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Sherlock Holmes - Arthur Conan Doyle

A Brief History

Sherlock Holmes is not only the 'greatest detective of all time' but also the world's most famous literary character. Sherlock Holmes first appeared in A Study in Scarlet published in the Beeton's Christmas Annual in 1887. Holmes and Dr. Watson were introduced during Watson's search for lodgings, 'You have been to Afghanistan I perceive' remarked Holmes on their first meeting. This became Holmes' stock-in-trade not just in Conan Doyle's original stories but also the countless adaptions, parodies and films.
Arthur Conan Doyle originally wrote the story as a means of supplementing his then meagre income, though it met with little immediate success both in Beeton's and when published in book form by Ward Lock in 1888. That could easily have been the end of Holmes but thankfully American publishers Lippincott arrived with a timely contract which saw Holmes return in The Sign of Four published in 1890.

It was not, however, until Sherlock Holmes began to appear in a series of short stories published in the Strand Magazine that he truly 'took off.' The first series, The Adventures of Sherlock Holmes, was a huge success and both the public and publishers clamoured for more. Despite the success, and much needed financial benefit, that Holmes brought Doyle he decided he would kill off the character in the second series, The Memoirs of Sherlock Holmes.

For this purpose Doyle introduced the 'Napoleon of Crime' and the greatest of all criminal masterminds, Professor Moriarty. Holmes and Moriarty eventually plunged to their deaths at the Reichenbach Falls, in Switzerland, during 'the final discussion of those questions which lie between us.'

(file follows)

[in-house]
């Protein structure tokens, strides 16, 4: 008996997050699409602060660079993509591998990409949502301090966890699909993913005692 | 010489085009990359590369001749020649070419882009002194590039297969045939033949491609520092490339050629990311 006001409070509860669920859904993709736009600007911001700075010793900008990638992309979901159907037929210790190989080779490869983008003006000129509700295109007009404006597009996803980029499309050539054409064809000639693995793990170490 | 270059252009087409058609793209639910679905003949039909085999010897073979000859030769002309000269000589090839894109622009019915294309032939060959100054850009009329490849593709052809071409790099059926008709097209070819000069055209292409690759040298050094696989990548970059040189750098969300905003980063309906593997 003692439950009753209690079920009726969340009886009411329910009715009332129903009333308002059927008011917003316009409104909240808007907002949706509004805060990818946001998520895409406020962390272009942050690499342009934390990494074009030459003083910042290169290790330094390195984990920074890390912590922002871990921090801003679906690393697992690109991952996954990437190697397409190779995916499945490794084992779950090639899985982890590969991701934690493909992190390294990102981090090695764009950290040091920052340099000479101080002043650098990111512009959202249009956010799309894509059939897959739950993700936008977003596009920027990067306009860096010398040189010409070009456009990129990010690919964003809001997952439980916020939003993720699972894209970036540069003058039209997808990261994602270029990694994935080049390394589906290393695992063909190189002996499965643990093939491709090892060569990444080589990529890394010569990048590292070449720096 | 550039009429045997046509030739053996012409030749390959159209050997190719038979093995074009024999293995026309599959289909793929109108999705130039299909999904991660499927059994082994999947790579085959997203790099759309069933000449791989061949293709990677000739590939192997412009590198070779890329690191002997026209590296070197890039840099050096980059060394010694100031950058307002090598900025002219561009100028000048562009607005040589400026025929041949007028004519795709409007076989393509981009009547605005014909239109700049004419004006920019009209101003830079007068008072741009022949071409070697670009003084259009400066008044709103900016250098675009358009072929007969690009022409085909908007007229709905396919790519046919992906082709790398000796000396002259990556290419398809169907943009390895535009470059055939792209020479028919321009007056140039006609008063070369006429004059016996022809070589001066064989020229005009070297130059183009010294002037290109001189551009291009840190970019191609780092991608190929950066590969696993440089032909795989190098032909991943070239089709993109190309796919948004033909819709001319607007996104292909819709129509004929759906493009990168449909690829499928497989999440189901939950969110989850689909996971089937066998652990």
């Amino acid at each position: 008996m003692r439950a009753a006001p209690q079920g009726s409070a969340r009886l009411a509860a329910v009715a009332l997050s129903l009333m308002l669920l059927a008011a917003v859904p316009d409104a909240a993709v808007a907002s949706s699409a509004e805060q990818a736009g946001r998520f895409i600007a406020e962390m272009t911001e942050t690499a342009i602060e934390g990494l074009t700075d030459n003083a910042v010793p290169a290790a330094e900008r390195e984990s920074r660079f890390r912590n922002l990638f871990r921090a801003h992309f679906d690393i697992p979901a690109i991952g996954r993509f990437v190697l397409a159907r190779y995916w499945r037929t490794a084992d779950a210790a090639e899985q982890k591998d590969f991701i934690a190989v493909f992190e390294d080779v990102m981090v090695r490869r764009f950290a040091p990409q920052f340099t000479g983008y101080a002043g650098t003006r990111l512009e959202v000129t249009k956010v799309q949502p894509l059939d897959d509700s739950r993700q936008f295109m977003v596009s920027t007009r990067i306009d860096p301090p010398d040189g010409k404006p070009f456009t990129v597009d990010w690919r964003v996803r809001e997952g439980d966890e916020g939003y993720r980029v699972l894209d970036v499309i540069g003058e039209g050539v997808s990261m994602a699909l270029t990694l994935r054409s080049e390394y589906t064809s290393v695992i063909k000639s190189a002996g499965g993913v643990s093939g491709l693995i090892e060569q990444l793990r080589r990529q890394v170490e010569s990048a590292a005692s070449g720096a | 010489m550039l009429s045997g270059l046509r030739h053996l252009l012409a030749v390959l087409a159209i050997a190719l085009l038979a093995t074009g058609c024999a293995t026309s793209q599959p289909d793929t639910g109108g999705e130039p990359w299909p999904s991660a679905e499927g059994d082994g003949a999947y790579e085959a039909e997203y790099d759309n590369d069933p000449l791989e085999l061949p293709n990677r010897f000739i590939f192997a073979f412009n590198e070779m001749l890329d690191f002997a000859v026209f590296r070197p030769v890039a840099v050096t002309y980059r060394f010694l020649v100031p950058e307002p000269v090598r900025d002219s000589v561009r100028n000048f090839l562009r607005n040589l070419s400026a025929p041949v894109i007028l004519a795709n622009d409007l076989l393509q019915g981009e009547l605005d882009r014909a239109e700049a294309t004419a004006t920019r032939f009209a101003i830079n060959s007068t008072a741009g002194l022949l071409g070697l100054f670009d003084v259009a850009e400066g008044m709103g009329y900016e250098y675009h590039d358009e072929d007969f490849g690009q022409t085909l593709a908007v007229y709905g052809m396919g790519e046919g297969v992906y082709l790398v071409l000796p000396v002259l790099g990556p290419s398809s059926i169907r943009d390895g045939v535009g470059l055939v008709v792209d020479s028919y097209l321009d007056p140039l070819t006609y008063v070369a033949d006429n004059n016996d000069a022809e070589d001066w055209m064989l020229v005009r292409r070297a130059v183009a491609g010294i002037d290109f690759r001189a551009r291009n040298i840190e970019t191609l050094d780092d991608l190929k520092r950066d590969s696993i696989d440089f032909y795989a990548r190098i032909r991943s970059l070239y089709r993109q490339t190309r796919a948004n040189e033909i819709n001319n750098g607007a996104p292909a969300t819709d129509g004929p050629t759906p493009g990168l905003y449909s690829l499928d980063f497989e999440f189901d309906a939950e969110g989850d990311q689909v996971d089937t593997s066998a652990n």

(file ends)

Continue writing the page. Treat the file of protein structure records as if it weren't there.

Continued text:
There was an unprecedented public outcry, some people even wore black armbands in the streets. The pressure was immense on Doyle to resurrect Holmes not only from the public but also from publishers whose offers became evermore lucrative. Doyle did relinquish eventually and Holmes returned, although not from the dead but, in a retrospective story The Hound of the Baskervilles. Hound is a masterclass in detective fiction and whilst arguably not the ultimate Holmes story for purists it still remains the most famous of all crime fiction stories.

Eventually, Holmes did return from the dead in The Adventure of the Empty House pitting his wits against Colonel Sebastian Moran, Moriarty's second in command and 'the second most dangerous man in London.' The stories, as before, were initially published separately in the Strand Magazine before being collected and published in book form as The Return of Sherlock Holmes in 1905.
Doyle did return, though infrequently, to Holmes in subsequent years but with an ever increasing reluctance. When he did so, it seems he was motivated more by financial gain than by any affection for the character.

There have been huge amounts written about Sherlock Holmes as well as the countless pastiches and parodies. The enduring appeal of Holmes over the years has doubtless been helped by his cinematic and dramatic outings. Basil Rathbone became inextricably linked to Holmes (to the future detriment of his career), though whilst the first two films were particularly good a change of studio and war propaganda saw them decline badly in the eyes of most purists.
Jeremy Brett gave us the ultimate portrayal of Sherlock Holmes in the Granada television series. His depiction and acting were sublime. Whilst they clearly benefited from superior casting and sets, a huge plus for many was their close adherence to the original stories. This brings us neatly back to the original books which have proven to be as enjoyable to subsequent generations as they were to the original readers of the Strand Magazine

'Sherlock Holmes, the greatest detective that never lived and who will never die'

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The origins of detective fiction      Hard boiled crime fiction      AC Doyle Bibliography

Text © 2004 R.D. Collins


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